Bad boys, bad boys, watcha gonna do? Watcha gonna do when they come for you? The Yale University Police Department is tucked away on the far end of campus in a weathered old house on Sachem St., a block past the hockey rink. It’s a strange place; inside there is a short hallway, with cramped, cluttered offices, but the feel is run-down and residential — imagine if a police station moved into off-campus housing on Edgewood. It was a Tuesday afternoon, and it was pretty quiet.
I checked in with the secretary. I’m here to ride with Sgt. Jay Jones for his shift, to patrol all around the mean streets of New Haven — well, the mean streets immediately surrounding the Yale campus, anyway. The Yale University Police have all the jurisdiction of city cops, but their beats cover only the Yale area, and they overlap with both the New Haven police and Yale security.
The secretary sent me outside just as Jones pulled up in the driveway. He’s a tall guy, middle-aged, and has his jaw clenched and his hair cut extremely short so that he looks kind of like Bruce Willis. He stepped out of the car. “Hop in,” he said.
The inside was packed with gadgetry, each part of which he pointed out and explained to me. The large laptop on the dashboard looks up license plates and criminal histories via a digital cell phone connection, the switches to his right work all the lights, and then pointed with pride to a small TV screen just above the windshield. “This monitor up here is connected to a camera on the hood of the car,” Jones said. “It records whenever I put the siren on, and then we get everything on tape.”
“Oh, like on ‘Cops’?” I said.
“Yeah! Exactly like ‘Cops’!” He stepped on the gas, and we took to the streets. We headed down Prospect towards Woolsey. “So–” he said as we slowed down to a stoplight. “When an officer starts his shift he’ll do his beat — a territory of about five to eight blocks — and check it out, make sure everything’s OK, and then usually go get a coffee. I’m not a coffee man myself, though.”
“And after that?” I asked. Each shift is eight hours.
“Maybe do the beat again. Stuff comes up sometimes.”
We drove around for a few more minutes, chatting about random things: I’m from Maine, Jones likes hunting a lot, I’m bummed about the Red Sox (still), Jones likes hunting a lot.
The University Police have a peculiarly close relationship with the homeless downtown. Jones knows most of them personally. At one point we pull over on Chapel next to the Green, where a white man with long, scraggly hair is sitting against the wall with a small cup for spare change.
“Cruz,” Jones said. “Come ‘ere.”
“Cruz, what are you doing?”
“I was just, trying to get something to eat.”
“Cruz, you know there’s free food at the church right over there.”
“I missed it.”
“Cruz, it hasn’t started yet. Are you feeling OK? Do you need to go back to the hospital?”
“Cruz, don’t get too close to the car. Just go over to the church”
“That’s the worst I’ve seen him in a while,” Jones said, afterwards, driving away. “In this city you can get free food, free housing, and free clothing every day. The only reason people are out here are because of drugs or mental illness. Cruz is just severely crazy. You can usually tell on the street who’s addicted to crack — they are the extremely, extremely thin ones.”
“A long time ago the Shakespeare Lady weighed about 300 pounds,” Jones added, “and she didn’t suddenly get thin because of the Atkins Diet.” We rounded the corner. “We discovered the flower lady with a crack pipe last year. I don’t know how she or her friend keeps the weight on.”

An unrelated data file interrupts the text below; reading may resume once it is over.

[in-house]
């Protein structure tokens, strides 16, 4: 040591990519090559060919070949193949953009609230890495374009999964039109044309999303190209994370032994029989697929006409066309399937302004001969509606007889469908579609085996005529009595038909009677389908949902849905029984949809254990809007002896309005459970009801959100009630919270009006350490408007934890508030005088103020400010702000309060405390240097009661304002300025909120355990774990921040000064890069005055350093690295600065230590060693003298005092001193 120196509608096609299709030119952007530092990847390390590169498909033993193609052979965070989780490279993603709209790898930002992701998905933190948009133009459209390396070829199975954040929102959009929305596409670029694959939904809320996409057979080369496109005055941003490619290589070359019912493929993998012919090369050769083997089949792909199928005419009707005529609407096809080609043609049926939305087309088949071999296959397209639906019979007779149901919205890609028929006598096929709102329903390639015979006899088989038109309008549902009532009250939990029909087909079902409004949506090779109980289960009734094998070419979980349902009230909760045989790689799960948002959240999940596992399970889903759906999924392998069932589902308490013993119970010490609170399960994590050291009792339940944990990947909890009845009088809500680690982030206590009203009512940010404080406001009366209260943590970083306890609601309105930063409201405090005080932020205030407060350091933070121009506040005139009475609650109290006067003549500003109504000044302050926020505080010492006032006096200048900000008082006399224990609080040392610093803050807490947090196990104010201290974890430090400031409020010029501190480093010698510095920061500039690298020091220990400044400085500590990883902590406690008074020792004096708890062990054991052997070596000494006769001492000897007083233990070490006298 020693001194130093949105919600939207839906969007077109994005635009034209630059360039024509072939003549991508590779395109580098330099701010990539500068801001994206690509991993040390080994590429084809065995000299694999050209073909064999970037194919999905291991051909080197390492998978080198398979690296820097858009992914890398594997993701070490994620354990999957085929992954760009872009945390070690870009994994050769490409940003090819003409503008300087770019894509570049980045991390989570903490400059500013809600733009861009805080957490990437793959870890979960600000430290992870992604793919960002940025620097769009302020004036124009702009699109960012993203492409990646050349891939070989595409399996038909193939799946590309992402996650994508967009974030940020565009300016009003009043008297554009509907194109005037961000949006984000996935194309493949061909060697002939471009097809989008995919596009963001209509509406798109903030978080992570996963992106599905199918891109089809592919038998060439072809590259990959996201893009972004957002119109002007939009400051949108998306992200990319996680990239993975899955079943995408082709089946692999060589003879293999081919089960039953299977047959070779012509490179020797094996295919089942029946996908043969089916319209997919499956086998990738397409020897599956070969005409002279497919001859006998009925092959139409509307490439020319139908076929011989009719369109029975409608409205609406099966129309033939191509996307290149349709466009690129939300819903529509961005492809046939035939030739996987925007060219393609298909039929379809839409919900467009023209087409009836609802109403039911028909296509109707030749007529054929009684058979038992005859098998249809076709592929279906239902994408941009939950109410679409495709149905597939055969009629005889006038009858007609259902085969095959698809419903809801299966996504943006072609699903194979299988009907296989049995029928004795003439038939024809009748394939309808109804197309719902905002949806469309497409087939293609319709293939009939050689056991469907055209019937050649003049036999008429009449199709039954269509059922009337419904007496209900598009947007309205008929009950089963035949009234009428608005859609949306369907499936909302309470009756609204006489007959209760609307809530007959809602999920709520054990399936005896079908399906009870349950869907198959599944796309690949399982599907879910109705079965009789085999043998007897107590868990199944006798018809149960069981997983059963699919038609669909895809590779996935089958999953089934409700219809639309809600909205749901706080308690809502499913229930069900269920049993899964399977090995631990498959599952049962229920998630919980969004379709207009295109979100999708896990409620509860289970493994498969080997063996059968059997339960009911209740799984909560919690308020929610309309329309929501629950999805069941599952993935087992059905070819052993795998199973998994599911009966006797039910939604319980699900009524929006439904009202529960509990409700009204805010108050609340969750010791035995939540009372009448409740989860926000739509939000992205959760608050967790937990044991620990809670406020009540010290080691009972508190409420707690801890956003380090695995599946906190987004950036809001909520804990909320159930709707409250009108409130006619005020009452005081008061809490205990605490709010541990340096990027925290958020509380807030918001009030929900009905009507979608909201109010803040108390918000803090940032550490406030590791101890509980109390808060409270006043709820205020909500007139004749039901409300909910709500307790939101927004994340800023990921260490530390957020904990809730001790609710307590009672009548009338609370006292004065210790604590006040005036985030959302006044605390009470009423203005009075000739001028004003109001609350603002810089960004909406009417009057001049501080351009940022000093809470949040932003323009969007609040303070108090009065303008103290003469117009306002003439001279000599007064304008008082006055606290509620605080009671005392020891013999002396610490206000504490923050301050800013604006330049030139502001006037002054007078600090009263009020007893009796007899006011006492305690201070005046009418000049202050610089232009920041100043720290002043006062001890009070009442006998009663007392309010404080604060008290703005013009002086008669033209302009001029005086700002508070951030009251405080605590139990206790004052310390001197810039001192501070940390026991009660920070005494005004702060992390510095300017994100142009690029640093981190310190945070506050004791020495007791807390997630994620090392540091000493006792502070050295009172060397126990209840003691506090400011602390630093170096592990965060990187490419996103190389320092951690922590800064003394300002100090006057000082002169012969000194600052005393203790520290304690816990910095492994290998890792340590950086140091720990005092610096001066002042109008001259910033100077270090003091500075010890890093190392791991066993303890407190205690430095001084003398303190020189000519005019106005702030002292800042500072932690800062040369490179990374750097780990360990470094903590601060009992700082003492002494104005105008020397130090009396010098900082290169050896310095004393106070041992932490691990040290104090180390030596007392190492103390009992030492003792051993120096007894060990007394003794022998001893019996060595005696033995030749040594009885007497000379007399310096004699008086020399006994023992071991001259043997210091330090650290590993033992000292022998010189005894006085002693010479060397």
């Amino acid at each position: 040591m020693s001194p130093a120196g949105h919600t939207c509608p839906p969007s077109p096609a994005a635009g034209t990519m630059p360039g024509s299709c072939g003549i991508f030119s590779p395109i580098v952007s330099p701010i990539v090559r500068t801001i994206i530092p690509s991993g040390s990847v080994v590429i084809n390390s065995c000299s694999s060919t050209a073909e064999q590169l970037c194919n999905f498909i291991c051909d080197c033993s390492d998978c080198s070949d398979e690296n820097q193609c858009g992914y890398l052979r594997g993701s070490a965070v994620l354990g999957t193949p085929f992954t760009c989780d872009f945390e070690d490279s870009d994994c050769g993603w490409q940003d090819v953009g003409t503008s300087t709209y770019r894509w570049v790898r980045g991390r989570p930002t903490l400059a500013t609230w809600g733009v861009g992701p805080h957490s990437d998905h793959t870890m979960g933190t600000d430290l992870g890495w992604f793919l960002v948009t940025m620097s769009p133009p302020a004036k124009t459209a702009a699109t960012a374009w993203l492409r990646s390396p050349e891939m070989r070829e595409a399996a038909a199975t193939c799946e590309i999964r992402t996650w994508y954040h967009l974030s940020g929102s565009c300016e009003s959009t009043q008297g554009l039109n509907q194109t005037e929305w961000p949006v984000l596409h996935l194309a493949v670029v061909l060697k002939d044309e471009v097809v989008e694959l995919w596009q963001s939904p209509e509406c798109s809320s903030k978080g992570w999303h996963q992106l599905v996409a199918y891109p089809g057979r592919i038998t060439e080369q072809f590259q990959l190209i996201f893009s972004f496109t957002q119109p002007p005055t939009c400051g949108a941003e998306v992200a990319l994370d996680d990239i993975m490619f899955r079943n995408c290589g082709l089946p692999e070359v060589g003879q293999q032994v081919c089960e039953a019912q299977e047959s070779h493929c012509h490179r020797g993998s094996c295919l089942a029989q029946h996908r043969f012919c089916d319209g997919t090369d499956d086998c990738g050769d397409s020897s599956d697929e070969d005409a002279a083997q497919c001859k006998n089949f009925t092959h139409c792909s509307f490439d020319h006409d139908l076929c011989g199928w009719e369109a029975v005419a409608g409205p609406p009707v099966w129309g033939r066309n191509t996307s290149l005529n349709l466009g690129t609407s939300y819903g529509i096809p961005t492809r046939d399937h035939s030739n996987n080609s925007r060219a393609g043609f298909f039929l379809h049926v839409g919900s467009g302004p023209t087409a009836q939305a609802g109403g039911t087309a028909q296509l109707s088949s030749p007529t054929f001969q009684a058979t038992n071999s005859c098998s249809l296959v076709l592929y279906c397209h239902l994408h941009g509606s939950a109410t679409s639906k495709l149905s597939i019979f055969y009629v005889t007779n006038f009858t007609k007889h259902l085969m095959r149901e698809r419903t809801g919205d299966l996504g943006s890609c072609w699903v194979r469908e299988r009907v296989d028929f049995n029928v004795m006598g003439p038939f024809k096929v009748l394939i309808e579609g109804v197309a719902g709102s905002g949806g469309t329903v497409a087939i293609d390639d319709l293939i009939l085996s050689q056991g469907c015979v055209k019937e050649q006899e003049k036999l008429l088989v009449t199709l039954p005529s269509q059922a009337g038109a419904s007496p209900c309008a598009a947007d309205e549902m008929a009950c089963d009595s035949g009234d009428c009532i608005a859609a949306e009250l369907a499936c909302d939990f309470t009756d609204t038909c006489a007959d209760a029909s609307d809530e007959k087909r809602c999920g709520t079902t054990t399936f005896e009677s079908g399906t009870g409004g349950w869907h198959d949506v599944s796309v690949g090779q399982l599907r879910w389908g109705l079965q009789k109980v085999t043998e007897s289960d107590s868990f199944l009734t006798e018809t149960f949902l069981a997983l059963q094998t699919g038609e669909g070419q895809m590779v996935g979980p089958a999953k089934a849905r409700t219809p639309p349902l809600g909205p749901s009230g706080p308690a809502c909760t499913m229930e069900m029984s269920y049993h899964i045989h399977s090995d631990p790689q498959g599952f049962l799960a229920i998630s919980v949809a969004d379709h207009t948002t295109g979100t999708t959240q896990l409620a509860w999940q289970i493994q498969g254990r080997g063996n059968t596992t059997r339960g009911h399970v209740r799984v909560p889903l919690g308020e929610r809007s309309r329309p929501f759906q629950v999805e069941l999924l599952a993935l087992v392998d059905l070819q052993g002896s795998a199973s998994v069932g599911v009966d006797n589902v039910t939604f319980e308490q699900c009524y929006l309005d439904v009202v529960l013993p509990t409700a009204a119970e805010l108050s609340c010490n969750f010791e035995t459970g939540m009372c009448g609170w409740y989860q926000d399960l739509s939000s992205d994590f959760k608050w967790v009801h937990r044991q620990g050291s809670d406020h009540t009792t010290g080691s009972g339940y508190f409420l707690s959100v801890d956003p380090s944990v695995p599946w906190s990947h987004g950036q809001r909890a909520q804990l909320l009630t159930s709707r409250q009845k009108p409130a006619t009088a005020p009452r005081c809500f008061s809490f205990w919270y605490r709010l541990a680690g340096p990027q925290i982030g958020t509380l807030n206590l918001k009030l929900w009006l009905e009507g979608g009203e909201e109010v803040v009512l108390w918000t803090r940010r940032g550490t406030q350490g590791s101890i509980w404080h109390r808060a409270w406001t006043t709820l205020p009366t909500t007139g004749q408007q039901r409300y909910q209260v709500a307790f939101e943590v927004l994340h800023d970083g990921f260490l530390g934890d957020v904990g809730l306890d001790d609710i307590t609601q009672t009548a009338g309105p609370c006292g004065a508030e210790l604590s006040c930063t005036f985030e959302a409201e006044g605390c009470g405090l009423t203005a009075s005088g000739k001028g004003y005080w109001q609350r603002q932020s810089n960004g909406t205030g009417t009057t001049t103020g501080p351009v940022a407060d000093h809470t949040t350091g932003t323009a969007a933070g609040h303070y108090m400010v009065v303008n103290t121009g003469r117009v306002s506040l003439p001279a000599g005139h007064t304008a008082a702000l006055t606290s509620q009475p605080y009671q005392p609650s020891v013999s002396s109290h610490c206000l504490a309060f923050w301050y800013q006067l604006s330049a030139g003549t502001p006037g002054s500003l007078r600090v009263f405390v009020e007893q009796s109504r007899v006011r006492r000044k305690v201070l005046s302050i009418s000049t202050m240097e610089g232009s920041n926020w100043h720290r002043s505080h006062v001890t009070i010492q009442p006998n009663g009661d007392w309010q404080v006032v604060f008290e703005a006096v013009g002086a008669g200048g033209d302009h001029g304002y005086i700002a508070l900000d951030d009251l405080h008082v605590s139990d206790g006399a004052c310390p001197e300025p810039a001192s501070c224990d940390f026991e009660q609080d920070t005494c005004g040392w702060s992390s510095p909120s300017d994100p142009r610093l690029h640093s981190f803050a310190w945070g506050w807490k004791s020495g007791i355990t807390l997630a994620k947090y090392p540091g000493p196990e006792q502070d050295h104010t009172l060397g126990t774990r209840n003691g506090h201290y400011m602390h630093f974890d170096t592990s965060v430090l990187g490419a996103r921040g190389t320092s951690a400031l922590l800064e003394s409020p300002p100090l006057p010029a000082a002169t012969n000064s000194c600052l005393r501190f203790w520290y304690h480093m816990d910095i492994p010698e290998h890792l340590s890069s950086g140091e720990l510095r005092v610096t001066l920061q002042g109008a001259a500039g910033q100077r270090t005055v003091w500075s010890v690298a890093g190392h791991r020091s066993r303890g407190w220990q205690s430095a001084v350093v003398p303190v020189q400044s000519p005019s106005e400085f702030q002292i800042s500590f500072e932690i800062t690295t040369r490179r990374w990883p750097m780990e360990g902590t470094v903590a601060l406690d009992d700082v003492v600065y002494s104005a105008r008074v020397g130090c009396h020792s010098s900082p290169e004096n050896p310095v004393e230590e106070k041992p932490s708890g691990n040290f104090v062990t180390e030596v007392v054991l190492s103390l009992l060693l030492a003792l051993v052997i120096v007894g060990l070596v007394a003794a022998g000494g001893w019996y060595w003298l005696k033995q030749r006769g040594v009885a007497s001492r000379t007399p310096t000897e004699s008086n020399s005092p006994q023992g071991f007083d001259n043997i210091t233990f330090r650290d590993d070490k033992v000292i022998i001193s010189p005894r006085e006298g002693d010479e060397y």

Jones had been telling me how the police arrest potential suspects when there was finally some action.
“If you think someone might be suspicious, there are a lot of little infractions you can pull them over for, and often, one thing leads to another.” Suddenly Jones’ eyes darted up. “Like look at that car.” He pointed at a beat-up Buick in front of us at the stoplight. “See the license plate in the back window? You’re not supposed to have a license plate in the back window. Let’s call it in.” He picked up the radio and read the plate number — it came back from Dispatch (a tiny room located in Phelps gate) as belonging to a red Toyota Tercel. But we were looking at a navy blue Buick! Jones threw the lights on. “Let’s roll,” I said. After a brief chase (the time it took for the car to slow down and pull over to the side of the road), we pulled the car over. Inside was a Hispanic woman with her mom.
“Stay in the car.” Jones ordered. He jumped out, and started talking to the woman. Soon another squad car pulled up behind us, and that cop stepped out to join him. Both cars had their lights flashing, surrounding the Buick. Then a New Haven cop car pulled up, and he got out of the car. Then a third University car pulled up. It’s SOP (“standard operating procedure”) to have two officers on the scene for a pull-over, as a safety measure. The New Haven cop showed up because he wanted to help or was bored. A third University police car pulled up to relieve our car, so we could continue the ride-along. Now there were four squad cars surrounding the Buick, lights all flashing.
It turned out the woman just hadn’t registered her car when she bought it, and had used her plates from the old one. But with all the cop cars around, it looked like it was some sort of huge drug bust. Then Jones jumped back in the car.
“They’re gonna write her the ticket. I usually don’t football a case like this,” referring to the fact we were leaving the other officers to handle the case, “but we’ve got to continue our ride-along.”
We drove over to the substation, and took a break. Still not too much going on. Tuesdays, I guess, are pretty quiet.
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